April 1, 2008

LLA announces new skill requirements and fees for Linux users

Author: Linux.com Staff

BULLENSTINE, USA -- The LLA (Linux Liberation Army) announced today that it has adopted tough new rules governing all future Linux users. Driven by the escalating popularity of Linux and the accompanying surge in requests for support from new users, the LLA sees raising the barrier to further Linux adoption to be more than just a good idea, so it's now the law.

Effective immediately, according to LLA spokesperson and Corporal-for-Life Jose Barrito, prospective Linux users will be given a competence test covering C programming, PHP, and online debating skills in one of three key areas: editors, distros, and desktop environment preferences.

According to Barrito, not only will the 8-hour examination cull out the weak and lame wannabes, thus reducing the whimpering and moaning typical of new Linux users, it will help raise money for the Guinness Retirement Home and Rehab Center for Old Kernel Hackers, which is scheduled to open April 1, 2009. "Given that the typical Windows or Mac user will save $15,782 during the first five years after switching to Linux, we don't feel that the $4,999.99 test fee is high at all," Barrito said.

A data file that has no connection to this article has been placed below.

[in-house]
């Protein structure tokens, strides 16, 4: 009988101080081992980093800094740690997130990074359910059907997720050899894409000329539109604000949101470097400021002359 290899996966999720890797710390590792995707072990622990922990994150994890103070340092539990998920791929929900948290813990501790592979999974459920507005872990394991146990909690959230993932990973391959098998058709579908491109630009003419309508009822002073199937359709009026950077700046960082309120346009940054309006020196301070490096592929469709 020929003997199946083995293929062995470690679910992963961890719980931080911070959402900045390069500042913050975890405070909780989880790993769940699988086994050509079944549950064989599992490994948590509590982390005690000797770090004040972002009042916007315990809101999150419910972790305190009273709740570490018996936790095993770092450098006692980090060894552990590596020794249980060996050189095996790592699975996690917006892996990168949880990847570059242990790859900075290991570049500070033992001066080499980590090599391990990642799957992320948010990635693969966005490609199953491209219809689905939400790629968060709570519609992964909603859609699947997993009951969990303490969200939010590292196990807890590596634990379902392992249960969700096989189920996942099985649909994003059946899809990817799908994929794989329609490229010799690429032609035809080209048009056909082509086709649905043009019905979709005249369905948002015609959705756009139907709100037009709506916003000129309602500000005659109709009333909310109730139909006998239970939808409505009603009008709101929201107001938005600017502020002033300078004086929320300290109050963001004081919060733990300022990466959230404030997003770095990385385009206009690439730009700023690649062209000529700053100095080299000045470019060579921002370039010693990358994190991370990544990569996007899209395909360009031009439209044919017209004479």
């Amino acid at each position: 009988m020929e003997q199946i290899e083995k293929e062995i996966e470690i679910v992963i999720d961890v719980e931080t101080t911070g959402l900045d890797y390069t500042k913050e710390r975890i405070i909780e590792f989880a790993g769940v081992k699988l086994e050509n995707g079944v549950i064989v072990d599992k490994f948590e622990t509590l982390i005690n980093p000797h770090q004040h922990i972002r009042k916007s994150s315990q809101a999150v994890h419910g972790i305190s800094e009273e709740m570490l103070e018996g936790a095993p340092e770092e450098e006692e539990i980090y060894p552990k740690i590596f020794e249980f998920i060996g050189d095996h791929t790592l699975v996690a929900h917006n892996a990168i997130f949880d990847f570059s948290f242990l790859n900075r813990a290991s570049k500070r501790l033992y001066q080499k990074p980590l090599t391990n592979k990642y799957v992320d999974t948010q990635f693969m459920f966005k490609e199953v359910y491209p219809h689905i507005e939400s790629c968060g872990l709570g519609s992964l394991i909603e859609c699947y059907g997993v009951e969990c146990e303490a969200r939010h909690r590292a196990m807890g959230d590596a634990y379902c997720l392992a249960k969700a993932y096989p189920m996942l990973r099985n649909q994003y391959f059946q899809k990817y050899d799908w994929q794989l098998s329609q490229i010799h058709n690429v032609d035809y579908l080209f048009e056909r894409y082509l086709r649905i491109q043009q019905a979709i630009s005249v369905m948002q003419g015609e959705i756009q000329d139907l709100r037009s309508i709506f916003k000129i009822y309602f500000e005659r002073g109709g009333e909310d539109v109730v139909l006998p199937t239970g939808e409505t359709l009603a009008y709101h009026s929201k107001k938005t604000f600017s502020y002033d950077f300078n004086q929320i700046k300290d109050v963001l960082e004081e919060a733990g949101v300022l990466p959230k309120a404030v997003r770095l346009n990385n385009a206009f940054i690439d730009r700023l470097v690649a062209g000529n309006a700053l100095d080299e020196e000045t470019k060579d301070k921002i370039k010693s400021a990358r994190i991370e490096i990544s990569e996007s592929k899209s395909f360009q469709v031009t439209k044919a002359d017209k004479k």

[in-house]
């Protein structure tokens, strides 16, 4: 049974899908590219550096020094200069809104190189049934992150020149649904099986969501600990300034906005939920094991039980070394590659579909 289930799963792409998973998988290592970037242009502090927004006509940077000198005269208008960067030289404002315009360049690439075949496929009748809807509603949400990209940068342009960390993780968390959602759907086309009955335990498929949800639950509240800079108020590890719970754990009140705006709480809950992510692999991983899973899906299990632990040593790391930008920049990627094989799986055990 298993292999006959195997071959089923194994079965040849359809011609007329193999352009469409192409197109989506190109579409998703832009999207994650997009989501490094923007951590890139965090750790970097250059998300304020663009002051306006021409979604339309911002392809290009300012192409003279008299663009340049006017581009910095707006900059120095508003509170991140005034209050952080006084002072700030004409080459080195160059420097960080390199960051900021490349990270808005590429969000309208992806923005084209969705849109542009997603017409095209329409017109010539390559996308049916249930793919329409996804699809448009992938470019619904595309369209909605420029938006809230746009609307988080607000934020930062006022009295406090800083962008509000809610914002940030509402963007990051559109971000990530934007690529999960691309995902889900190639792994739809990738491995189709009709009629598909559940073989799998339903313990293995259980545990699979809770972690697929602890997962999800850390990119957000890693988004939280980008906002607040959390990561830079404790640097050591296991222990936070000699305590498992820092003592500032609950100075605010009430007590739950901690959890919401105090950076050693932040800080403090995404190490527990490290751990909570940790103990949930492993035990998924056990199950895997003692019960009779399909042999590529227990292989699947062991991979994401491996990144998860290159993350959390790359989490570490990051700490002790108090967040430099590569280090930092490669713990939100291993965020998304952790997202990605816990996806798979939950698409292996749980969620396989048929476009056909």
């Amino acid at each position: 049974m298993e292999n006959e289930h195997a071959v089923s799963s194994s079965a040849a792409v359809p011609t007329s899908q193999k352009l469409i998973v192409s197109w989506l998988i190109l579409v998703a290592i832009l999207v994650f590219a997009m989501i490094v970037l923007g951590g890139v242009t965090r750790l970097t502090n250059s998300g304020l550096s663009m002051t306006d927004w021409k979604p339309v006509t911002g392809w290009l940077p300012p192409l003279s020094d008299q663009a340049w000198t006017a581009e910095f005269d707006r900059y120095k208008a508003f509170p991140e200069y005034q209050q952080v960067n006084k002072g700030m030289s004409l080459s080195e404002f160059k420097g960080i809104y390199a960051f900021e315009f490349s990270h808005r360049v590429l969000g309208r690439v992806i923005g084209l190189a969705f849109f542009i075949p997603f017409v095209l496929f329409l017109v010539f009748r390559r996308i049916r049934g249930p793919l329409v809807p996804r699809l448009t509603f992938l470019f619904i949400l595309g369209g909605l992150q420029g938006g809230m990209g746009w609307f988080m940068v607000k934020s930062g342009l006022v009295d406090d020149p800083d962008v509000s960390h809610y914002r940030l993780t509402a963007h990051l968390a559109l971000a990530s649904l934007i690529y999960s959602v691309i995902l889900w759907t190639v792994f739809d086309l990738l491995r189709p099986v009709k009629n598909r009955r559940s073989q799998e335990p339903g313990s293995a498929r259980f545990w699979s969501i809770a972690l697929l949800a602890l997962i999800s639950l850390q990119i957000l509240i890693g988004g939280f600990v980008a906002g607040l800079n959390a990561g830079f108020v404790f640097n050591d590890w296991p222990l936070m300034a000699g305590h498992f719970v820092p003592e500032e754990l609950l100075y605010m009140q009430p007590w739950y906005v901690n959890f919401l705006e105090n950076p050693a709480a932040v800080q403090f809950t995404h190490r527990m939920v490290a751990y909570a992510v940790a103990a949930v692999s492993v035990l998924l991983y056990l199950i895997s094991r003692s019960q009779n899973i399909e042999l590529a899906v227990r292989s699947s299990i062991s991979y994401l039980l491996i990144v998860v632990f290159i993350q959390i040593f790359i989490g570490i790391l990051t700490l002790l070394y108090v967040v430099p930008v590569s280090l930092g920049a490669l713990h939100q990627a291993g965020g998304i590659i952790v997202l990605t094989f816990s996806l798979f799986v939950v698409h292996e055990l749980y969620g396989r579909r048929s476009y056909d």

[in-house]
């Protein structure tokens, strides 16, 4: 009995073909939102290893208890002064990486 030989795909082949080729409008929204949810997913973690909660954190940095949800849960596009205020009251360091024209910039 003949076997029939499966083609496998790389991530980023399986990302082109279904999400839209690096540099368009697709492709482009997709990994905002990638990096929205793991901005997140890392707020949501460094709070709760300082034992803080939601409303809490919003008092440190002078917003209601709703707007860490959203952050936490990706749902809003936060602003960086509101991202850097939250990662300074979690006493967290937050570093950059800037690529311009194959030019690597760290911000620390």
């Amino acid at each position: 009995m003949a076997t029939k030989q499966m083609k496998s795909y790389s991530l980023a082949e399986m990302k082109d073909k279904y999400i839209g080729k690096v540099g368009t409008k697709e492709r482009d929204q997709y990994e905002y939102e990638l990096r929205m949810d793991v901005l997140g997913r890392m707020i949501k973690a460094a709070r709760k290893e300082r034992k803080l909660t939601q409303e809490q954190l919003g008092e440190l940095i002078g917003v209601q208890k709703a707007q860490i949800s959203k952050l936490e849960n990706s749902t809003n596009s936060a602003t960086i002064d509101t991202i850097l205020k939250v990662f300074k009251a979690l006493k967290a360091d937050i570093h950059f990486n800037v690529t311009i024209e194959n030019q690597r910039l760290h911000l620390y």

Predictably, BSD proponent Tito De Raat pooh-poohed the announcement, saying simply that "If Linux wants to be serious about raising the bar to adoption, they'll soon come around to my way of doing things."


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